The Donner party unknowingly headed into the most unimaginable disaster. Moving too slowly to avoid the coming snowstorms, the Donner party proceeded without maps, direct trails or guides. After weeks of starvation due to the snow, members of the Donner party began to discuss cannibalism as an option. Those who did not survive the starvation were eaten by some of the survivors. When relief parties finally found the survivors, they learned to their horror that some of the party’s members, including infants and children, had been murdered for their flesh. But the press purposely silenced and suppressed news of the Donner party so as not to discourage overland pioneers. By the time the news reached the Midwest it was too late to deter the emigrants of 1847, and by 1848 the gold strike in California had swept aside all other considerations.

The most dramatic emigration of 1847 was that of the Mormons from Illinois to their new Zion in Oregon. Joseph Smith, the founder of Mormonism, was killed by a mob of anti-Mormon militiamen in June of 1844. Brigham Young, one of his appointed “apostles,” became the new leader of the Mormons after his death. In March of 1846 he led 5,000 Mormon emigrants on their westward trail. To ensure the loyalty of the Mormons in territory that was still technically Mexican, President Polk demanded that the Mormons furnish a battalion of five hundred men to serve in the Mexican war, specifically to march against Santa Fe and California with US forces. By complying with the President’s request, Young got the US government to provide free transsssssport to the West, plus allowances for future Mormon emigrants. However, despite the aid, the going was very difficult for the Mormons and the casualties suffered were much more severe than those of previous emigrations. Four hundred deaths occurred from disease at one Mormon camp alone, and the Mormons also suffered Indian hostility and massacres greater than ever seen before on the trail. While Oregon saw nearly ten times more emigrants in 1847 than the previous year, because of the Mexican war and reports of Indian attacks, less than a third of the previous year’s emigrants arrived in California in 1847. But the discovery of gold in California in 1848 overwhelmed all deterrents and created numbers beyond the power of Indians to resist.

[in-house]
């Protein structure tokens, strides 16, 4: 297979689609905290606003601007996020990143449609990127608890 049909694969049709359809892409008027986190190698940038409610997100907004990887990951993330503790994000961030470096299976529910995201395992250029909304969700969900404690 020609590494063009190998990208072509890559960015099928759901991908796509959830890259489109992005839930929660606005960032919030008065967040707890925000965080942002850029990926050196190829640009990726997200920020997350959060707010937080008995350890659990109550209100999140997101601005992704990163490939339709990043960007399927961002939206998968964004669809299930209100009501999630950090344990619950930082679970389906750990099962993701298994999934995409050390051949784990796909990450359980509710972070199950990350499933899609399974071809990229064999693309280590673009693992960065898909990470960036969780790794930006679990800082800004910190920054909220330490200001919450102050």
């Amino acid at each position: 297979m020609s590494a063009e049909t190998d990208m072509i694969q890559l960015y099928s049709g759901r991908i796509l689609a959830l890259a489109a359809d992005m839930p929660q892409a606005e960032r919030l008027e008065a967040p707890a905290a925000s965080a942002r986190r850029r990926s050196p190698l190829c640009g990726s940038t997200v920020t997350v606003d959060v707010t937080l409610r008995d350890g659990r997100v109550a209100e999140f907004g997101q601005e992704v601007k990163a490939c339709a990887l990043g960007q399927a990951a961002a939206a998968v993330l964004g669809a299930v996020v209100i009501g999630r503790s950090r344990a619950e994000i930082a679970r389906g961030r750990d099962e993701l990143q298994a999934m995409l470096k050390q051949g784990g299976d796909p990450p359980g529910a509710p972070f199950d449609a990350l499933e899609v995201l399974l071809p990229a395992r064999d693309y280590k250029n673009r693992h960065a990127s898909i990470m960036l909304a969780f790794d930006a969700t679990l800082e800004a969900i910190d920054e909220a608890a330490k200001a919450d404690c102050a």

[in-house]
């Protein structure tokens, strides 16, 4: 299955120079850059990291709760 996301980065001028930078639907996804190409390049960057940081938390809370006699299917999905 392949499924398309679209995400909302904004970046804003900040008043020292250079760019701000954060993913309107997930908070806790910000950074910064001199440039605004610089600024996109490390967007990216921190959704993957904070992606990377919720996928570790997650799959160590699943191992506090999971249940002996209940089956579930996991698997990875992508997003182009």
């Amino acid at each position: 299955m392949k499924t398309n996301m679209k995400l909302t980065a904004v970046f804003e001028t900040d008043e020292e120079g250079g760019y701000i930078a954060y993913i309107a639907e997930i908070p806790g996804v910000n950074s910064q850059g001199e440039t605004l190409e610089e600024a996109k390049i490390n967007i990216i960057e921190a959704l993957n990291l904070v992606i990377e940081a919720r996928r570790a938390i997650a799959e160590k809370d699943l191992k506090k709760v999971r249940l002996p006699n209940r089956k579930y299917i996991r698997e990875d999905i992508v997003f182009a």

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Editorial Reviews

Publishers Weekly
Rarely has a book so wonderfully brought to life the riveting tales of Americans' trek to the Pacific. A prolific British writer taken by the complex aspirations and often desperate hardships of the saints and scoundrels who filled the Western trails, McLynn (Carl Gustav Jung; Napoleon) relates their travails with a brio and understanding too seldom encountered in books on this naturally compelling subject. He vividly paints the unforgiving geography and the obstacles of human nature that often daunted but rarely defeated these pioneers. And he overlooks few of the people. There are plenty of familiar characters here, their stories freshly told: the ill-fated Donner Party, the Whitmans on their way to Oregon, mountain man Jim Bridger, the historian Francis Parkman and the Mormons. What helps make this narrative distinctive is that McLynn doesn't limit himself to known pioneers. His pen captures characters and situations from almost every wagon train that crossed the continent in seven or so pivotal years (1841-1847). Women play a large role in his pages. The outsider's perspective that allows McLynn to offer shrewd comparisons between European and American conditions does make one wish for more analysis. Most of all, though, he leaves the reader with a fuller understanding of the grit and resolve that motivated waves of people seeking escape and opportunity to head West and make the United States a continental nation in fact as well as in name. 16 pages of b&w illus.; maps. (Jan.) Forecast: This could do very well regionally, like H.W. Brands's recent and equally engaging The Age of Gold. Copyright 2002 Cahners Business Information.
Library Journal